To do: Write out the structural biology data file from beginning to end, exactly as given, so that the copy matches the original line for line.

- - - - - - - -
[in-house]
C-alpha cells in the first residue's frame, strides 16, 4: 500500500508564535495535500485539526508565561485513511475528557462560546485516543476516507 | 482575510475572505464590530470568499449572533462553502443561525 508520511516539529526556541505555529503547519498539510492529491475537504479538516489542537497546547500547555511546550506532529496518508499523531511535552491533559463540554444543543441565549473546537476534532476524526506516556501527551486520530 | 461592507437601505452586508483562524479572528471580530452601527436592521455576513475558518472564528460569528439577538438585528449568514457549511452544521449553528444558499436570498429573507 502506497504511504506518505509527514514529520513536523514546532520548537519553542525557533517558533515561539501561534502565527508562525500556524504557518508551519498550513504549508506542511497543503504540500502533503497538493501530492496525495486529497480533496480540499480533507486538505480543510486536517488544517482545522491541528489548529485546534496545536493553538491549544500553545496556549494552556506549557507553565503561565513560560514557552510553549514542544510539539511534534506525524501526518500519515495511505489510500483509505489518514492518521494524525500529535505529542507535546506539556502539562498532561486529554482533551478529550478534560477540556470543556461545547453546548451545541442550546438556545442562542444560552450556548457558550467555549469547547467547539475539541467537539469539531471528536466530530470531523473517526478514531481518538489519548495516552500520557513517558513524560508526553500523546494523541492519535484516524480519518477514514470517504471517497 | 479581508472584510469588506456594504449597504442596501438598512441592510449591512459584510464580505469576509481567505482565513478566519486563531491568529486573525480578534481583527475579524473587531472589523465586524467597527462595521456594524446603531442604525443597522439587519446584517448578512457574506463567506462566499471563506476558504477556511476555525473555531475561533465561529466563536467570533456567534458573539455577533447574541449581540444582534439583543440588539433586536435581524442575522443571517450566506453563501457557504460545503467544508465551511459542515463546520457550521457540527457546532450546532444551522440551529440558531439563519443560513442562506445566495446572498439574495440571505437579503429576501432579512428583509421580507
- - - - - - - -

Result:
[in-house]
C-alpha cells in the first residue's frame, strides 16, 4: 500500500508564535495535500485539526508565561485513511475528557462560546485516543476516507 | 482575510475572505464590530470568499449572533462553502443561525 508520511516539529526556541505555529503547519498539510492529491475537504479538516489542537497546547500547555511546550506532529496518508499523531511535552491533559463540554444543543441565549473546537476534532476524526506516556501527551486520530 | 461592507437601505452586508483562524479572528471580530452601527436592521455576513475558518472564528460569528439577538438585528449568514457549511452544521449553528444558499436570498429573507 502506497504511504506518505509527514514529520513536523514546532520548537519553542525557533517558533515561539501561534502565527508562525500556524504557518508551519498550513504549508506542511497543503504540500502533503497538493501530492496525495486529497480533496480540499480533507486538505480543510486536517488544517482545522491541528489548529485546534496545536493553538491549544500553545496556549494552556506549557507553565503561565513560560514557552510553549514542544510539539511534534506525524501526518500519515495511505489510500483509505489518514492518521494524525500529535505529542507535546506539556502539562498532561486529554482533551478529550478534560477540556470543556461545547453546548451545541442550546438556545442562542444560552450556548457558550467555549469547547467547539475539541467537539469539531471528536466530530470531523473517526478514531481518538489519548495516552500520557513517558513524560508526553500523546494523541492519535484516524480519518477514514470517504471517497 | 479581508472584510469588506456594504449597504442596501438598512441592510449591512459584510464580505469576509481567505482565513478566519486563531491568529486573525480578534481583527475579524473587531472589523465586524467597527462595521456594524446603531442604525443597522439587519446584517448578512457574506463567506462566499471563506476558504477556511476555525473555531475561533465561529466563536467570533456567534458573539455577533447574541449581540444582534439583543440588539433586536435581524442575522443571517450566506453563501457557504460545503467544508465551511459542515463546520457550521457540527457546532450546532444551522440551529440558531439563519443560513442562506445566495446572498439574495440571505437579503429576501432579512428583509421580507